Guerilla Sabbath is a wonderfully confusing work of queer magic and history, guiding the audience through a melee of multi layered characters and worlds within worlds.
A coven of queer witches look on a world ever changing, they watch at arms length, never touching, never changing – just watching and recording. Watching a world that is always even or fair, they take on the emotional burden and remember the pain of the downcast.
William Hinz’s script combines prose and poetry to construct a lyrical world that feels beyond our own but with enough historical grounding to feel familiar. The text is ambitious and often loses itself within its own intentions.
Through lines fade with each overwritten moment and much of the character’s motivations become blurred. This being said, the work does provide the actors with exquisite language and story to get their mouths around.
George Lazaris does an impeccable job of reigning in the script – giving the work structure and pace, pose and harmony – to best smooth over the difficult areas of dialogue and enhance the ethereal otherness of the world.
Lazaris works from a clear and strong vision, a knowing of how each moment and scene needs to be played while leaving room for the audience to find their own way into and connect with the story.
Domenica Garrett, Milo Hartill, Henry Kelly, Erin Pattison, Michelle Perera, and Nikki Viveca make up a truly stunning ensemble – generous, warm, open and just a little menacing, each performer handles the complexities of the dialogue while ensuring their presence and resonance is known throughout the space.
Each performer on stage was in such control of their surroundings and themselves – physically weaving in and out of each scene and further forming their characters with each flick of a finger.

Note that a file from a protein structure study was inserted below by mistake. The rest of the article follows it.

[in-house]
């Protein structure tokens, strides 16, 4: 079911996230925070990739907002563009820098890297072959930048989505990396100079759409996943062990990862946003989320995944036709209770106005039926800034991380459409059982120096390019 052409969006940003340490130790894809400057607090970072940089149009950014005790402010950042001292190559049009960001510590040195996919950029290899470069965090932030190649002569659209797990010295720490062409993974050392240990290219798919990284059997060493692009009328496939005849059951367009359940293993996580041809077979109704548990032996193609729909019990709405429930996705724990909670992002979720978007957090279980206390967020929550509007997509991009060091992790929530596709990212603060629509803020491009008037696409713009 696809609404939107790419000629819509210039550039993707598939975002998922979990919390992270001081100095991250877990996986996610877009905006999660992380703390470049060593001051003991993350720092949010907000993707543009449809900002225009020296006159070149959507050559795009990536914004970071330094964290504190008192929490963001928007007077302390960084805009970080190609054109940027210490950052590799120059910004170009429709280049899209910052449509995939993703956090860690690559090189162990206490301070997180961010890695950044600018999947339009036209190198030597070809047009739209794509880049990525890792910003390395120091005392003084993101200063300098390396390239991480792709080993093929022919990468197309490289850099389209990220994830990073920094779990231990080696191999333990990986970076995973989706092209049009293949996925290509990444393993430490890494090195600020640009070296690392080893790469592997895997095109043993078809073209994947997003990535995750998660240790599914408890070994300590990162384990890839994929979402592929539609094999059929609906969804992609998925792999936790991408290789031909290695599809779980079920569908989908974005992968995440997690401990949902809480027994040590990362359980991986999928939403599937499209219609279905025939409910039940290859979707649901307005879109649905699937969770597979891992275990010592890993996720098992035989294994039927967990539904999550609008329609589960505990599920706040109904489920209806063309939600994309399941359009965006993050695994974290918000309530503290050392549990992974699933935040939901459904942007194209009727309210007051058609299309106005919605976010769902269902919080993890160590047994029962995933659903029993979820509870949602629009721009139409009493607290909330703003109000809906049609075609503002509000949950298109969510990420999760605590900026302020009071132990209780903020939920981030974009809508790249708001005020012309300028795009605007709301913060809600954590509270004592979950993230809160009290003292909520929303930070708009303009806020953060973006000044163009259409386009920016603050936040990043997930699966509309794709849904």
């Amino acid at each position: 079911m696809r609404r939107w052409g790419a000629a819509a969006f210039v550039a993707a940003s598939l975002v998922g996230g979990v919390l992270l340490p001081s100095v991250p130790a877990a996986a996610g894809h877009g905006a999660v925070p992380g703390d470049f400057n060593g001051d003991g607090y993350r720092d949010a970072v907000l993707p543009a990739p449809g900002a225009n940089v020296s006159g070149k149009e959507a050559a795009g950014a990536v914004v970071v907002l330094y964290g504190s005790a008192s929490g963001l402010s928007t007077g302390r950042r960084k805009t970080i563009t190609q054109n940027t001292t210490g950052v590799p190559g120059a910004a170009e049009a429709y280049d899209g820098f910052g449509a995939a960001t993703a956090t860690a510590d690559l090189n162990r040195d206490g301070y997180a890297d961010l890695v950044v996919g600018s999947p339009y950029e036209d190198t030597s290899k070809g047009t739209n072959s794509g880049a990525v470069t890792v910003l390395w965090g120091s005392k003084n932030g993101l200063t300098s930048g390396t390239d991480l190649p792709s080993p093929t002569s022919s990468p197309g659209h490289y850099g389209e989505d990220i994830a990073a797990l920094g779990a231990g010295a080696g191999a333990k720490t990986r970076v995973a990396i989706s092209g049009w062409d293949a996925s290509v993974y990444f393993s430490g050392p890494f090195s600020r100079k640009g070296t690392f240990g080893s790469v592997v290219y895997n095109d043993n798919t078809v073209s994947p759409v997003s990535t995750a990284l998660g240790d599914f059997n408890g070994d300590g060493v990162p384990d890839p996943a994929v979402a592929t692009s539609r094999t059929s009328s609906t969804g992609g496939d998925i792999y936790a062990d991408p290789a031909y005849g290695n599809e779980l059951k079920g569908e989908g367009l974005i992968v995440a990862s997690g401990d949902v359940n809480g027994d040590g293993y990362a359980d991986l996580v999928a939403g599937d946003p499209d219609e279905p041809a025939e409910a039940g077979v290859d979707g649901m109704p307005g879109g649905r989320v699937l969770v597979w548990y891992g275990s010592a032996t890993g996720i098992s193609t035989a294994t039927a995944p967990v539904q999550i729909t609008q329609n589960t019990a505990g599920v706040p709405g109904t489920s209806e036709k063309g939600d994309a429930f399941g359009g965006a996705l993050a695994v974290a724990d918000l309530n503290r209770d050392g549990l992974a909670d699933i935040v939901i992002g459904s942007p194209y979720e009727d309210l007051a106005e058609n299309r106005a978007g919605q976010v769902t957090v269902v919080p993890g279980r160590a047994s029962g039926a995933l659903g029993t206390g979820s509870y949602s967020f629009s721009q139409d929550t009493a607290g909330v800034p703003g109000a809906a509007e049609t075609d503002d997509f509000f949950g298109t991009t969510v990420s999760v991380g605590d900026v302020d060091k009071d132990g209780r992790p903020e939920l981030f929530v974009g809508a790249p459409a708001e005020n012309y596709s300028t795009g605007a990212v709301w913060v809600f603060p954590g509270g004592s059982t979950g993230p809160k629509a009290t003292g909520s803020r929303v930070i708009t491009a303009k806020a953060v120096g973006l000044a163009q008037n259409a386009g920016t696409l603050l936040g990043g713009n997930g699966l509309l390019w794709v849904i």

Thomas Bevans’ set and costumes are wonderfully detailed and surprising – not only serving the world but creating small moments of depth hidden in the nooks and crannies. The set is grounding, a tangible force for the characters to hold onto while the story evolves.
Each costume gives every character their own sense of self, while placing them in a time and place – further showing the everywhere and nowhere quality of the work.
Aedan Gale’s lighting design ebbs and flows seamlessly with the emotive depths of the work. Moments of light and shade parallel to give definition to each scene and create a larger expansive world in a relatively small space. Daniella Esposito’s sound design is an extraordinary force of brilliance.
Detailed, brutal and electrifying – there is not a single moment that is not made better by Esposito’s design. This truly is an artist’s work that needs to be heard to truly appreciate.
Guerilla Sabbath is a breath of fresh air within the Midsumma Festival and is a refreshingly different queer work with great potencial, just crying out for further development.
La Mama Courthouse, 349 Drummond Street, Carlton
Performance: Tuesday 27 April 2021
Season continues to 2 May 2021
Information and Bookings: www.lamama.com.au
Image: Guerilla Sabbath – photo by Darren Gill
Review: Gavin Roach